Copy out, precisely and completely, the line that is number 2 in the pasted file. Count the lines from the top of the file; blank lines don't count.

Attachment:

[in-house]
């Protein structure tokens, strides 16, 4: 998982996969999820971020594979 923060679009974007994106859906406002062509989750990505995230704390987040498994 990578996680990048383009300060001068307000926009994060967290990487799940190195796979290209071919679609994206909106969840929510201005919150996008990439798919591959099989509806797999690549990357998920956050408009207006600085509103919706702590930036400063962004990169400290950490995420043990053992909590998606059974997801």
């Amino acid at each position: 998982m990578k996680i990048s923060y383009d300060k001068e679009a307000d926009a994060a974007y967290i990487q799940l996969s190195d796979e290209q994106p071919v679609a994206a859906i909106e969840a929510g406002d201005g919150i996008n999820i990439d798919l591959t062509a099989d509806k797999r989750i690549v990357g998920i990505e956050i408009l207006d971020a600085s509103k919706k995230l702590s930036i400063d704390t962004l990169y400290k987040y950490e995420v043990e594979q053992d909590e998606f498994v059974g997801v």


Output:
């Protein structure tokens, strides 16, 4: 998982996969999820971020594979 923060679009974007994106859906406002062509989750990505995230704390987040498994 990578996680990048383009300060001068307000926009994060967290990487799940190195796979290209071919679609994206909106969840929510201005919150996008990439798919591959099989509806797999690549990357998920956050408009207006600085509103919706702590930036400063962004990169400290950490995420043990053992909590998606059974997801």